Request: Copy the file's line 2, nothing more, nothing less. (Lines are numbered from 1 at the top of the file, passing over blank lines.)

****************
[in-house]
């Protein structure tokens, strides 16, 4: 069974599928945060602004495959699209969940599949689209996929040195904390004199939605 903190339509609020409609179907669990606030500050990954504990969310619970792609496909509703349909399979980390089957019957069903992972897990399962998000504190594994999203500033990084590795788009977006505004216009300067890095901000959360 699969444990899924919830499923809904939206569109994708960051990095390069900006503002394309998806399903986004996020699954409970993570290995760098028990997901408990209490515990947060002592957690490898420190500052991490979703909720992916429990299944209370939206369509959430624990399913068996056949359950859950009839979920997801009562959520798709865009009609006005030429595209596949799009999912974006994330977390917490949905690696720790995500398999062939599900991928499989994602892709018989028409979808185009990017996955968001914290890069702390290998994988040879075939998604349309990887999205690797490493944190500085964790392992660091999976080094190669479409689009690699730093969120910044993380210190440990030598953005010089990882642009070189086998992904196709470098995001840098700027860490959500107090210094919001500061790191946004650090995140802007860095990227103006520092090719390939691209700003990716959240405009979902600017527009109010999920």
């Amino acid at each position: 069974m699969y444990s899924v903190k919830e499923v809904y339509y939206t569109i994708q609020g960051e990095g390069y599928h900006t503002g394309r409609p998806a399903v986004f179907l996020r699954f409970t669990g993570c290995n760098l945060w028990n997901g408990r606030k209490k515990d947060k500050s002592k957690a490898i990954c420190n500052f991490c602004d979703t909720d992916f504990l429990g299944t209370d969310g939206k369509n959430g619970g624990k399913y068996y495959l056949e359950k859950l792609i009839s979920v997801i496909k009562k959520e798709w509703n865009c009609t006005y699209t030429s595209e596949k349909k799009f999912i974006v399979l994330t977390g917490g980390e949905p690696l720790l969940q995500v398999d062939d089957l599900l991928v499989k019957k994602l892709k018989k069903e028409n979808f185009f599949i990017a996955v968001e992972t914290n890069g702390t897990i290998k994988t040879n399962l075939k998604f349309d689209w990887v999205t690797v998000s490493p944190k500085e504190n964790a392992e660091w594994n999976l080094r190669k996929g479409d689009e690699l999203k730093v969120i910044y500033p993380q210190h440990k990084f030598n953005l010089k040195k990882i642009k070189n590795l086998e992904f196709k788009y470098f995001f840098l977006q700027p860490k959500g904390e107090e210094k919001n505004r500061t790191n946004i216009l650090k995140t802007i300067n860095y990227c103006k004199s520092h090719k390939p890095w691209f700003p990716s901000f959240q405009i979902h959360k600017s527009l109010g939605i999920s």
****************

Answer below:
């Protein structure tokens, strides 16, 4: 069974599928945060602004495959699209969940599949689209996929040195904390004199939605 903190339509609020409609179907669990606030500050990954504990969310619970792609496909509703349909399979980390089957019957069903992972897990399962998000504190594994999203500033990084590795788009977006505004216009300067890095901000959360 699969444990899924919830499923809904939206569109994708960051990095390069900006503002394309998806399903986004996020699954409970993570290995760098028990997901408990209490515990947060002592957690490898420190500052991490979703909720992916429990299944209370939206369509959430624990399913068996056949359950859950009839979920997801009562959520798709865009009609006005030429595209596949799009999912974006994330977390917490949905690696720790995500398999062939599900991928499989994602892709018989028409979808185009990017996955968001914290890069702390290998994988040879075939998604349309990887999205690797490493944190500085964790392992660091999976080094190669479409689009690699730093969120910044993380210190440990030598953005010089990882642009070189086998992904196709470098995001840098700027860490959500107090210094919001500061790191946004650090995140802007860095990227103006520092090719390939691209700003990716959240405009979902600017527009109010999920």